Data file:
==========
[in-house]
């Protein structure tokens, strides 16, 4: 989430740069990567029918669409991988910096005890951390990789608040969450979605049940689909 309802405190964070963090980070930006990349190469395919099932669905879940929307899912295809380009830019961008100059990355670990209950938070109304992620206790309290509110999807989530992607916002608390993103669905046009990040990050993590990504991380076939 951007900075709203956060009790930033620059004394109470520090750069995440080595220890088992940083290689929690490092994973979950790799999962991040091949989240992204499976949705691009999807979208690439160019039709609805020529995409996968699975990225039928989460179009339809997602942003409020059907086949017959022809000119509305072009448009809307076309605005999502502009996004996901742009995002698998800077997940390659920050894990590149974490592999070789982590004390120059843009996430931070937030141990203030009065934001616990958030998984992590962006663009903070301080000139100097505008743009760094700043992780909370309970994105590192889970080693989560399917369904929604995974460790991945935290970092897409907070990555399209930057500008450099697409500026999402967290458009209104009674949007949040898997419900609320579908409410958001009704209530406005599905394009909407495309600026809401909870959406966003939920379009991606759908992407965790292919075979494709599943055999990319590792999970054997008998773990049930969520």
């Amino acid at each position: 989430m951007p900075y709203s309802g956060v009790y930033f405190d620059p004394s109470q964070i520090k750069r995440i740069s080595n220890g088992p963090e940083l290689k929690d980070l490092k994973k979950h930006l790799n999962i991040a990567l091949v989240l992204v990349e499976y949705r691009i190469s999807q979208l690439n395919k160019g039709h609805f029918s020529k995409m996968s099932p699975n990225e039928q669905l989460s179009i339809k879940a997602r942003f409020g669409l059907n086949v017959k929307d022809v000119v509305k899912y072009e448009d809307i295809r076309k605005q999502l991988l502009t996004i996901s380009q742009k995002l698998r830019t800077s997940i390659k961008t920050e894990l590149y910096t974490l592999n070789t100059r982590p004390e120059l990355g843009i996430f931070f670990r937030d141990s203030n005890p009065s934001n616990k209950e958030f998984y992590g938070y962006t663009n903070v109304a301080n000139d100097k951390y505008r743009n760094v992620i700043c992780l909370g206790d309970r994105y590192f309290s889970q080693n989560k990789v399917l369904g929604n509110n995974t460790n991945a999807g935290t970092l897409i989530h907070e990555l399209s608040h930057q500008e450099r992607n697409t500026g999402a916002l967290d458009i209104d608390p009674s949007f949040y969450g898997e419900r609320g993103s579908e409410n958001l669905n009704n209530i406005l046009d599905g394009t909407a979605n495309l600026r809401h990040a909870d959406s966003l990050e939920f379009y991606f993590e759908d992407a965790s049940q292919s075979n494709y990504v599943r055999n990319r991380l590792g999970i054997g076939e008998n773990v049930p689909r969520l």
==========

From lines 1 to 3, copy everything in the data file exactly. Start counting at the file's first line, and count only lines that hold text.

[in-house]
């Protein structure tokens, strides 16, 4: 989430740069990567029918669409991988910096005890951390990789608040969450979605049940689909 309802405190964070963090980070930006990349190469395919099932669905879940929307899912295809380009830019961008100059990355670990209950938070109304992620206790309290509110999807989530992607916002608390993103669905046009990040990050993590990504991380076939 951007900075709203956060009790930033620059004394109470520090750069995440080595220890088992940083290689929690490092994973979950790799999962991040091949989240992204499976949705691009999807979208690439160019039709609805020529995409996968699975990225039928989460179009339809997602942003409020059907086949017959022809000119509305072009448009809307076309605005999502502009996004996901742009995002698998800077997940390659920050894990590149974490592999070789982590004390120059843009996430931070937030141990203030009065934001616990958030998984992590962006663009903070301080000139100097505008743009760094700043992780909370309970994105590192889970080693989560399917369904929604995974460790991945935290970092897409907070990555399209930057500008450099697409500026999402967290458009209104009674949007949040898997419900609320579908409410958001009704209530406005599905394009909407495309600026809401909870959406966003939920379009991606759908992407965790292919075979494709599943055999990319590792999970054997008998773990049930969520």
């Amino acid at each position: 989430m951007p900075y709203s309802g956060v009790y930033f405190d620059p004394s109470q964070i520090k750069r995440i740069s080595n220890g088992p963090e940083l290689k929690d980070l490092k994973k979950h930006l790799n999962i991040a990567l091949v989240l992204v990349e499976y949705r691009i190469s999807q979208l690439n395919k160019g039709h609805f029918s020529k995409m996968s099932p699975n990225e039928q669905l989460s179009i339809k879940a997602r942003f409020g669409l059907n086949v017959k929307d022809v000119v509305k899912y072009e448009d809307i295809r076309k605005q999502l991988l502009t996004i996901s380009q742009k995002l698998r830019t800077s997940i390659k961008t920050e894990l590149y910096t974490l592999n070789t100059r982590p004390e120059l990355g843009i996430f931070f670990r937030d141990s203030n005890p009065s934001n616990k209950e958030f998984y992590g938070y962006t663009n903070v109304a301080n000139d100097k951390y505008r743009n760094v992620i700043c992780l909370g206790d309970r994105y590192f309290s889970q080693n989560k990789v399917l369904g929604n509110n995974t460790n991945a999807g935290t970092l897409i989530h907070e990555l399209s608040h930057q500008e450099r992607n697409t500026g999402a916002l967290d458009i209104d608390p009674s949007f949040y969450g898997e419900r609320g993103s579908e409410n958001l669905n009704n209530i406005l046009d599905g394009t909407a979605n495309l600026r809401h990040a909870d959406s966003l990050e939920f379009y991606f993590e759908d992407a965790s049940q292919s075979n494709y990504v599943r055999n990319r991380l590792g999970i054997g076939e008998n773990v049930p689909r969520l």